3 2 mins 10 yrs

I write today to describe two delusions; one perfectly understandable, the other not so much. I read this morning of the ordeal of Mrs. Lynne Elmer-Laird, who was attacked, suffering serious injury which developed into life-threatening complications, by a serial criminal. This frail 91-year old pensioner was smashed to the ground by a thug, who ran off with a grand total of £20.00 from her purse, a bank card and a travel pass. The drug-fuelled thug, named as Eric Banton, had been given a suspended sentence the day before for charges involving theft and drug cultivation; but instead of meeting with his Probation Officer, went on a booze and drug binge which culminated in the savage attack on this tiny, frail grandmother.

The defence lawyer stated that his client was ‘genuinely ashamed’. I just bet he was, but ashamed probably because of the size of his plunder from this elderly Lady, and also ashamed because he was caught!

The delusions of which I wrote earlier?

The first is that of Mrs. Elmer-Laird, who was quoted as saying that she hoped her attacker would learn something from his 11 year 5.5 year sentence. Even after the attack, which left her severely injured, she still believes that there is still some good still undiscovered within the mind of this amoral thug.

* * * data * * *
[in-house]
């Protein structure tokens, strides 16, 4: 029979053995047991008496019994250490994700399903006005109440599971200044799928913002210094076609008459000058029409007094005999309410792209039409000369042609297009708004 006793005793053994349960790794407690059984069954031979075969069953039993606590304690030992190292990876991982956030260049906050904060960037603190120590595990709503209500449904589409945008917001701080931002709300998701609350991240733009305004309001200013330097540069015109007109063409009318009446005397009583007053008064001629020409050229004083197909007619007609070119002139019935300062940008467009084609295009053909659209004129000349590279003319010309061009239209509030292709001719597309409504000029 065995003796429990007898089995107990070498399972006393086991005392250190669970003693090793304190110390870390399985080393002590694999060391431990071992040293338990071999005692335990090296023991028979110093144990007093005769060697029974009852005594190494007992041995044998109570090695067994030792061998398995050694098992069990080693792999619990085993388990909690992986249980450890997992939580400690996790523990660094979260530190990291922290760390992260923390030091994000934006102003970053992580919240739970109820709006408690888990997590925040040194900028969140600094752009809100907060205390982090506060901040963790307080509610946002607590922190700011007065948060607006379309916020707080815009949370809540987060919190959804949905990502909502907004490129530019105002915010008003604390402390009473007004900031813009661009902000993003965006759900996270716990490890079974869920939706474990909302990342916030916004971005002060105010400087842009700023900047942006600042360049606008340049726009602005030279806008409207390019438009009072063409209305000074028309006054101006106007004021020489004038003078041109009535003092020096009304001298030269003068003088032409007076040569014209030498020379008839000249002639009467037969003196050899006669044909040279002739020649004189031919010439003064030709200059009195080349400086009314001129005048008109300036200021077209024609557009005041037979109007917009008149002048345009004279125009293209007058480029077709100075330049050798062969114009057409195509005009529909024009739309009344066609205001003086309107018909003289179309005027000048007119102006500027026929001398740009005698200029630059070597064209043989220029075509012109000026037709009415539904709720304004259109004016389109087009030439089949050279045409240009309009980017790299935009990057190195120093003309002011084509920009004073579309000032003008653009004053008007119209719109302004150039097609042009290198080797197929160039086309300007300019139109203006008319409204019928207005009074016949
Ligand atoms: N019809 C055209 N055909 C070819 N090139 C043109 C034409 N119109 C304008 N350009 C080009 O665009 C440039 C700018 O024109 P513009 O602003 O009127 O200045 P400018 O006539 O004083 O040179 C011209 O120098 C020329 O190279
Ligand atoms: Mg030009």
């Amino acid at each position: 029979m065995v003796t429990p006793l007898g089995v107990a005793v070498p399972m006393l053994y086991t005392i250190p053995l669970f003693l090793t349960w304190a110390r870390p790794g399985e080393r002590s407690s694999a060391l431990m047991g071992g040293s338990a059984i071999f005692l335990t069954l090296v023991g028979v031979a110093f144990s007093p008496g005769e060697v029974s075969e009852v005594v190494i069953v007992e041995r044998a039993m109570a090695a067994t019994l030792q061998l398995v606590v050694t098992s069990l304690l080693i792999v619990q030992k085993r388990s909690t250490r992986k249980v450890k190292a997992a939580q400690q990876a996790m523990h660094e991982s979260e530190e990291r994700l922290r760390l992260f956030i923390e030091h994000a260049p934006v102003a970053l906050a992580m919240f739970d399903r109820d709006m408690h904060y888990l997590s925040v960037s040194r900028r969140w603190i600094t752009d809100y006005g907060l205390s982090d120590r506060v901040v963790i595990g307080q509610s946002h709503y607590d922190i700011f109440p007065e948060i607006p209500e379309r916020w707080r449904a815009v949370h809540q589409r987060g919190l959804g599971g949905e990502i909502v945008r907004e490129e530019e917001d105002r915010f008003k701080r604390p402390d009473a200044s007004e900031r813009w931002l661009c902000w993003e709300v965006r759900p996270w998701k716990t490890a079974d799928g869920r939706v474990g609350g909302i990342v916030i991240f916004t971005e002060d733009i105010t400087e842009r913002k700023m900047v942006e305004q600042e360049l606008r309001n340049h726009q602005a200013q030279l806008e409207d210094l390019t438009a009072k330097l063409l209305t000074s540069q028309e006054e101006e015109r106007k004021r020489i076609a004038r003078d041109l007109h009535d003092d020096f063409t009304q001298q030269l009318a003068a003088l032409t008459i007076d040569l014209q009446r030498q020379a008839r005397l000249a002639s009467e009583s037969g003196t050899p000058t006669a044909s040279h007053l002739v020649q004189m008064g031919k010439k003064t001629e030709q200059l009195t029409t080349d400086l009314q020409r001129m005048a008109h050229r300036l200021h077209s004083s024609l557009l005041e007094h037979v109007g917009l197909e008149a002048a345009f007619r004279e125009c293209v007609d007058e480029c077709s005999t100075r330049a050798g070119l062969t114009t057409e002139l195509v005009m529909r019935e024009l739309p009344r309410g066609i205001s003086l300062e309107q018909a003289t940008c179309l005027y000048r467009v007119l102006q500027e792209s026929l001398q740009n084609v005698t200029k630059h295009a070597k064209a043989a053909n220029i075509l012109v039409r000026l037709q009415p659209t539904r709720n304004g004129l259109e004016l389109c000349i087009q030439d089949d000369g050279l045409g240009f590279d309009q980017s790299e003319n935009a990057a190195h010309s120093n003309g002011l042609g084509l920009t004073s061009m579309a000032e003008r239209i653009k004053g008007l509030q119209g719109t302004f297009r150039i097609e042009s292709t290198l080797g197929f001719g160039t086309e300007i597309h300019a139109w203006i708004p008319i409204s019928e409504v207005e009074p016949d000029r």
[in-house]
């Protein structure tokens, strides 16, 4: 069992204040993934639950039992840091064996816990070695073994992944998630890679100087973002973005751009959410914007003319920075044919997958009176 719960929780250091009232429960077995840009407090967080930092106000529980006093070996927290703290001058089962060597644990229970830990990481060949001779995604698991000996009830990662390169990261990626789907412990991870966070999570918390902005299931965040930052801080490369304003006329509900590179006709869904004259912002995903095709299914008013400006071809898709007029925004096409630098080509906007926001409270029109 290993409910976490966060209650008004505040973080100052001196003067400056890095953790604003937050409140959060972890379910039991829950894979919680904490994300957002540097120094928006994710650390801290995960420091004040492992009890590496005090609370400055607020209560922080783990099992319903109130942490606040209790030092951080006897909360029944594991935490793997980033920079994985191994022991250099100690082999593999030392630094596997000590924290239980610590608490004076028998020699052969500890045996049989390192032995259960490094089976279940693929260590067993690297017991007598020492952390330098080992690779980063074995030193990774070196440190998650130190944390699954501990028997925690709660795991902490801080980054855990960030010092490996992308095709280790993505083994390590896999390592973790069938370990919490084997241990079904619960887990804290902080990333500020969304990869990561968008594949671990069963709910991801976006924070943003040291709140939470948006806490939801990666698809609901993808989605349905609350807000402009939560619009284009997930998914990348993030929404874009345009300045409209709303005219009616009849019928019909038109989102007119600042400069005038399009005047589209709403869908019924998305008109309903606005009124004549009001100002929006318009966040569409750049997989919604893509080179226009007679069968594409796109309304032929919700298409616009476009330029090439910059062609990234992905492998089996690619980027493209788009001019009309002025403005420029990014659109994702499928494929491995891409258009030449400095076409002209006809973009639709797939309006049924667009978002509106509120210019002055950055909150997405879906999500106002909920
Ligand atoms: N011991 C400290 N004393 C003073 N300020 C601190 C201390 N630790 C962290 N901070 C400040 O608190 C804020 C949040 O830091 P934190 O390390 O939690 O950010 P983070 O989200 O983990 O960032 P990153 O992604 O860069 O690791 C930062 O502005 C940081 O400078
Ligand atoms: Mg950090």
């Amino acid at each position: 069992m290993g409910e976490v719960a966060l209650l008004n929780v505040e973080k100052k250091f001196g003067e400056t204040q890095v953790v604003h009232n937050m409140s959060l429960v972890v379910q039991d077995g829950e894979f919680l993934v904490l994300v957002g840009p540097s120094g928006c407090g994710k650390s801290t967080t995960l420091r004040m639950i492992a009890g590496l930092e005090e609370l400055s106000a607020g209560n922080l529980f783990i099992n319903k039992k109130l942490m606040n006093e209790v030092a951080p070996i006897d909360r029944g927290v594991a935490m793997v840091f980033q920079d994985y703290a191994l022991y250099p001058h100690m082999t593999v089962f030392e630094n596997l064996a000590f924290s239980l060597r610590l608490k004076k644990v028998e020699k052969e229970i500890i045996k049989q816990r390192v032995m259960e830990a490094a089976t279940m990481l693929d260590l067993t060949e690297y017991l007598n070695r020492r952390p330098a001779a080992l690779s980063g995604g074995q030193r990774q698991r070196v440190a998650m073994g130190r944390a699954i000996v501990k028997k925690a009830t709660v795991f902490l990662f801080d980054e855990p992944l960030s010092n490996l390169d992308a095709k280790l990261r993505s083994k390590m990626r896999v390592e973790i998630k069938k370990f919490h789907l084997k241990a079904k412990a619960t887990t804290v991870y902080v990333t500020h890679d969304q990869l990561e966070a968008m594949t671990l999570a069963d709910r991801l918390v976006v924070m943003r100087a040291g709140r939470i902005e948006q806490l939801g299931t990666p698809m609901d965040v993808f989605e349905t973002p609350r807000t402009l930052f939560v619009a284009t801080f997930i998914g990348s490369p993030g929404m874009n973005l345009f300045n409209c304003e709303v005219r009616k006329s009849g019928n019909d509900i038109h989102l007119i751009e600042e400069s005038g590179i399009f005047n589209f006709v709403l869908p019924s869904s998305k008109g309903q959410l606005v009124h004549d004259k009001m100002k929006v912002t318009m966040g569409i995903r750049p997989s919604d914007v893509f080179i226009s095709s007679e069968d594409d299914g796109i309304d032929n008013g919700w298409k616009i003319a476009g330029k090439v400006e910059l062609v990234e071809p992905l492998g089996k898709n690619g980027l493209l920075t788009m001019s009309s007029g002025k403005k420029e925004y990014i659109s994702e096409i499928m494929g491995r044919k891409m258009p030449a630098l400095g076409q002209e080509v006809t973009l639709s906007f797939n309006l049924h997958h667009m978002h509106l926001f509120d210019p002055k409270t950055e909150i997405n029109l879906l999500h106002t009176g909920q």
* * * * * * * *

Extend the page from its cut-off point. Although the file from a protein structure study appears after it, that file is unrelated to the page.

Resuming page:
The second delusion is one which pervades the whole stinking so-called ‘Justice’ system operating in this benighted country of ours, where judges and magistrates bend over backwards to give hardened criminals the ‘benefit of the doubt’; and award them ‘community sentences’, and so allow the hardened clowns to prey once more upon the old, the young and the defenceless, instead of being locked away in a nice, deep hole for a really long time!

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3 thoughts on “..and this is how we deal with vicious criminals?

  1. The defense ” liar for hire ” is reading from the script, as they are wont to do.

    They craft these true sounding apologies, which arent worth the ink they’re printed on.

  2. Phantom, agreed.

    Community sentences are only appropriate for minor non-violent offences like vandalism and a first conviction for burglary. But in any case, they should be much tougher, eg. they should be wearing a uniform which identifies them in public as offenders. That way, some sense of shame might be felt and the deterrent effect on other would-be offenders is increased.

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